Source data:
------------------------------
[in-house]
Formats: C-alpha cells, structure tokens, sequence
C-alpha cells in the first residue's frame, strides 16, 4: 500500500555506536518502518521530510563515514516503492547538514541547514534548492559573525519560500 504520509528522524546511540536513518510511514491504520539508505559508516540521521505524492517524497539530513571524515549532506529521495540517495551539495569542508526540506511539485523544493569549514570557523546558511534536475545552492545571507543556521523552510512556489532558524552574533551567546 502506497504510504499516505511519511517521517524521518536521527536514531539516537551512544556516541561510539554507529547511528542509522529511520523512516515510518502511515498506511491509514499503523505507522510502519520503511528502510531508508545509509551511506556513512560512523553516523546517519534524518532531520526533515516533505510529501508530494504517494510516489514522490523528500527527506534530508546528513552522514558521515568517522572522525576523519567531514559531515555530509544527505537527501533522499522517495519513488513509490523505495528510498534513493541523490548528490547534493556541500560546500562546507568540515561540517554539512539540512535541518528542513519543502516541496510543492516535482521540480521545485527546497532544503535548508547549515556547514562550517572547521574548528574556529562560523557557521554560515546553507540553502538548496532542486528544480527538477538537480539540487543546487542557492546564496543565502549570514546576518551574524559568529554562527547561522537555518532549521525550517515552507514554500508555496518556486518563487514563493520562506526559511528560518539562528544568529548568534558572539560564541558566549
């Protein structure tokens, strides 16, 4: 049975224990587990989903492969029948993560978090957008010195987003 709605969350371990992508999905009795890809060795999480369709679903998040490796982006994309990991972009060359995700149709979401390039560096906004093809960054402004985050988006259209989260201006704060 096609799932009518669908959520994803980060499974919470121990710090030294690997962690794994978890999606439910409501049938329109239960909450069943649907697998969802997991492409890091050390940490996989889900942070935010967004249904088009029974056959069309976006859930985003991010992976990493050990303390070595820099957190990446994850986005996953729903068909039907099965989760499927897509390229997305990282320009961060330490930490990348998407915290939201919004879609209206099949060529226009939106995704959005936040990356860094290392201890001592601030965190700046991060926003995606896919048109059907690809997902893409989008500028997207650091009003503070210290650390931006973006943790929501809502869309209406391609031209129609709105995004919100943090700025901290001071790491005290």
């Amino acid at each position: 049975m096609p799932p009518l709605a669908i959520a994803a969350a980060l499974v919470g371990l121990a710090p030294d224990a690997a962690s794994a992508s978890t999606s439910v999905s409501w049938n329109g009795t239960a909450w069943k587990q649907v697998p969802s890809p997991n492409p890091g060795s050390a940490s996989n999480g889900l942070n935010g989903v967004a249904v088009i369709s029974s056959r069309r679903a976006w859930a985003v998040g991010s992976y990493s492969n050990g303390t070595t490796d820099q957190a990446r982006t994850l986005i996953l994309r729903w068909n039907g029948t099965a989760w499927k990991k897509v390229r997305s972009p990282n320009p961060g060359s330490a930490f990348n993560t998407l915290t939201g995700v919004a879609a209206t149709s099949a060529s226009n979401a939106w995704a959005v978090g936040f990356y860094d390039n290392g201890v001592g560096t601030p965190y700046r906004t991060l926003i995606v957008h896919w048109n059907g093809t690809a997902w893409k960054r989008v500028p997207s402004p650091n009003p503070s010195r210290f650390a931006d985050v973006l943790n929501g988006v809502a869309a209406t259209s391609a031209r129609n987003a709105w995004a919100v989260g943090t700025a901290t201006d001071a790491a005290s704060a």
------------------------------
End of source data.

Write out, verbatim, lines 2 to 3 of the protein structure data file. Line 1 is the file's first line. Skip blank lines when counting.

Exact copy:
Formats: C-alpha cells, structure tokens, sequence
C-alpha cells in the first residue's frame, strides 16, 4: 500500500555506536518502518521530510563515514516503492547538514541547514534548492559573525519560500 504520509528522524546511540536513518510511514491504520539508505559508516540521521505524492517524497539530513571524515549532506529521495540517495551539495569542508526540506511539485523544493569549514570557523546558511534536475545552492545571507543556521523552510512556489532558524552574533551567546 502506497504510504499516505511519511517521517524521518536521527536514531539516537551512544556516541561510539554507529547511528542509522529511520523512516515510518502511515498506511491509514499503523505507522510502519520503511528502510531508508545509509551511506556513512560512523553516523546517519534524518532531520526533515516533505510529501508530494504517494510516489514522490523528500527527506534530508546528513552522514558521515568517522572522525576523519567531514559531515555530509544527505537527501533522499522517495519513488513509490523505495528510498534513493541523490548528490547534493556541500560546500562546507568540515561540517554539512539540512535541518528542513519543502516541496510543492516535482521540480521545485527546497532544503535548508547549515556547514562550517572547521574548528574556529562560523557557521554560515546553507540553502538548496532542486528544480527538477538537480539540487543546487542557492546564496543565502549570514546576518551574524559568529554562527547561522537555518532549521525550517515552507514554500508555496518556486518563487514563493520562506526559511528560518539562528544568529548568534558572539560564541558566549